by Bill Sanders, Principal and Sr. Consultant with Roebling Strauss
Time to Read: 4 minutes
One of the greatest gifts I had early on in my career was at Mattel Interactive. I was hired to run a cross-functional team, half of which was remote in Cedar Rapids, IA. Because I had never before managed a remote team, I needed to improve my skillset immediately. Through mentors, reading, experimentation, and no small number of mistakes, I quickly learned how to manage an effective team when I didn't know how, or even when, they were doing the work.
I took those lessons and leveraged them with the local half of the team as well. We weren't doing anything considered radical at the time, but we were pushing responsibility and authority as close to the front line as possible. I've always appreciated and rewarded hard work, but I began to develop a bias for effectiveness and results that superseded any previous bias for effort.
I regularly see a bias toward rewarding effort in many of our clients' organizations. The culture rewards those that come in early, work late, and answer emails at 10 PM on the weekend-regardless of what they are actually accomplishing. While effort is critical, it is not sufficient. To add real value to an organization, everyone has to make an effective impact that generates results well over and above their compensation package. Typically, the target return is at least three times total compensation at a minimum.
- "How will I know they are putting in the time?"
- "What is this going to do to productivity?"
- "How am I going to manage the people I can't see?"
- "How are we going to insure that remote team members stay connected and are part of our culture?"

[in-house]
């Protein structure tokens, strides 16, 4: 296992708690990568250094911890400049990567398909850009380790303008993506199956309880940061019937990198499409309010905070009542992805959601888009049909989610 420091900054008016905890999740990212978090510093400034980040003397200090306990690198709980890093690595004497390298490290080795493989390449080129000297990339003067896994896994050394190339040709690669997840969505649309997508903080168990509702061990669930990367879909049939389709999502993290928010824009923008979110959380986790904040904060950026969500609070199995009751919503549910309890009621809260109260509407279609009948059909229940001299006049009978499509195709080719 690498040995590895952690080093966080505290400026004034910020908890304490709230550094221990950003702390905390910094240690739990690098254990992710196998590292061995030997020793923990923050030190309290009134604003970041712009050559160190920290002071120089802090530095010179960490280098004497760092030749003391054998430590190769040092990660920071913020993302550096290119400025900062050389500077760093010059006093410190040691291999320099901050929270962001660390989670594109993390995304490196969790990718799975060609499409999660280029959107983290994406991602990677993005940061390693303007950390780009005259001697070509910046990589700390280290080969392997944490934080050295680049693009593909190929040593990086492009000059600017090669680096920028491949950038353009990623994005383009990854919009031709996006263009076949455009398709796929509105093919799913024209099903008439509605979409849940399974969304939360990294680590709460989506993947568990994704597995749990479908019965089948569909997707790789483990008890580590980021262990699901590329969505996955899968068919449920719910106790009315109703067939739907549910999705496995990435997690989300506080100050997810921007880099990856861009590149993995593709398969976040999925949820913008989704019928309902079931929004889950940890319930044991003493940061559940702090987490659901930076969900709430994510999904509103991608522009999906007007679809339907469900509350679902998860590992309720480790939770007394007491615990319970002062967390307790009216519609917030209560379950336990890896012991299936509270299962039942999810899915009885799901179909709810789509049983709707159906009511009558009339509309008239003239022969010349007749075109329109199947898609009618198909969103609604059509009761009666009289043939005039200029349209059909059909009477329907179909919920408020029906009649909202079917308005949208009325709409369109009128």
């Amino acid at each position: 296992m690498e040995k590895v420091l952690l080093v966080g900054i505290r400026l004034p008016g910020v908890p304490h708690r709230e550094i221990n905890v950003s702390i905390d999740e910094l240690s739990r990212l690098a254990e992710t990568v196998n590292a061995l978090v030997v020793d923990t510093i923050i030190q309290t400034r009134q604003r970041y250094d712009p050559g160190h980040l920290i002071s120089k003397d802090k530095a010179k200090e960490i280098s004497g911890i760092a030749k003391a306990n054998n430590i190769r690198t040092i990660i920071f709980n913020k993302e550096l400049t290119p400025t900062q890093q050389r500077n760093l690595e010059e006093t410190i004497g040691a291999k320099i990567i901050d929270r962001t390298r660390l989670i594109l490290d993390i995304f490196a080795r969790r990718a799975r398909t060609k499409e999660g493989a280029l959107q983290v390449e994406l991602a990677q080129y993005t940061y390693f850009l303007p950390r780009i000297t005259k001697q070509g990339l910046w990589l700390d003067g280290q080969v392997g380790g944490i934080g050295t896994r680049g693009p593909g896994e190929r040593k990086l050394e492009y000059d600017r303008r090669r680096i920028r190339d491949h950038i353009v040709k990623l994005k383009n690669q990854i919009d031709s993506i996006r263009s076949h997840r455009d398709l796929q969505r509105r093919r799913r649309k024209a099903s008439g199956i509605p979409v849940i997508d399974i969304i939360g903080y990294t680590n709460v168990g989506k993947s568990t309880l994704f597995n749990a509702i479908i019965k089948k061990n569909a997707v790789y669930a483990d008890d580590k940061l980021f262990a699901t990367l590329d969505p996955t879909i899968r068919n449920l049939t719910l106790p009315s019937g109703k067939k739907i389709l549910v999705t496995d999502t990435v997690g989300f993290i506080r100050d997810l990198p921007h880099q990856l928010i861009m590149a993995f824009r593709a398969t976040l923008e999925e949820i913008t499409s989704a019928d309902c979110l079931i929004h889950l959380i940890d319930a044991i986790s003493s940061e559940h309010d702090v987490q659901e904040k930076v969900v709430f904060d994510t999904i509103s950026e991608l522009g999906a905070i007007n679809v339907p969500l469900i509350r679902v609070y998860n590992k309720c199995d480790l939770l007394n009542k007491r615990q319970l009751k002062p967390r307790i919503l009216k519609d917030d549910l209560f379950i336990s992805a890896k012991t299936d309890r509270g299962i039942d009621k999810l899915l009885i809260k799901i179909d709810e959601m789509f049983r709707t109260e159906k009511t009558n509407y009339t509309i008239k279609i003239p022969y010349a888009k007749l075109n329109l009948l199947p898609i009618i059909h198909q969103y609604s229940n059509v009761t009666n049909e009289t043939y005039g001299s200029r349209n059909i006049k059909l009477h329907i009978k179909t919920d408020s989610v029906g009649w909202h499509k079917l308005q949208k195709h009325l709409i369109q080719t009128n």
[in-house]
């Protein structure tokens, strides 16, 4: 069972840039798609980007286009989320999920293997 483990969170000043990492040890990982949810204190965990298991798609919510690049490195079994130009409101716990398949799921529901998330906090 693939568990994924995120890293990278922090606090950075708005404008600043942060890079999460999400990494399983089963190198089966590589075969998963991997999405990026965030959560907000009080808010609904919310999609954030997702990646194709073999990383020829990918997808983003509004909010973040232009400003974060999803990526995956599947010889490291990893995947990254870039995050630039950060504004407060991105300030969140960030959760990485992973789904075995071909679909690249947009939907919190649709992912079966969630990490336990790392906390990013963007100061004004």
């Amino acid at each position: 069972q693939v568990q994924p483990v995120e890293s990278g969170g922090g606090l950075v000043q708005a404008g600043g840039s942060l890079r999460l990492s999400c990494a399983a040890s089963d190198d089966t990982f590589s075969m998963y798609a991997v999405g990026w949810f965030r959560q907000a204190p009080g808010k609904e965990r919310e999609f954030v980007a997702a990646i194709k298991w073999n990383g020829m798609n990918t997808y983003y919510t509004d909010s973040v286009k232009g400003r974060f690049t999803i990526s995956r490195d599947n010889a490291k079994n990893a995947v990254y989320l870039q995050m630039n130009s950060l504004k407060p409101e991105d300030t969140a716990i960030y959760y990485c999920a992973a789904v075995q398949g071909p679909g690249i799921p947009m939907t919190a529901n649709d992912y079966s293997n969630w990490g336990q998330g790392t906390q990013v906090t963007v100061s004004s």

Making the Shift
When an Effort Bias is identified, the first issue is what to replace it with. My recommendation is an Effectiveness Bias - for the following reasons:
- It is easier and less time consuming to judge the quality of a deliverable than to monitor a team member's effort. When quality criteria are defined in advance, organizations require less oversight and management because the only one responsible for the end result is the person actually doing the work. It is a shift from telling someone "how to do it" to communicating what you expect the outcome to be.
It's not easy bucking the established consensus. It's not easy to recognize and replace our unconscious bias-especially in an organizational environment. But it is simple and it is the only way we can push more responsibility to be self-managed and responsive to the front line in our organizations.
Bill Sanders is Principal and Sr. Consultant with Roebling Strauss, a boutique consultancy that specializes in delivering dramatic improvements in organizational effectiveness and Co-Lead Link of the Finance Circle for Great Work Cultures, a community dedicated to creating a new norm for work cultures that optimize worker effectiveness and human happiness. Connect with Bill on twitter at @technacea.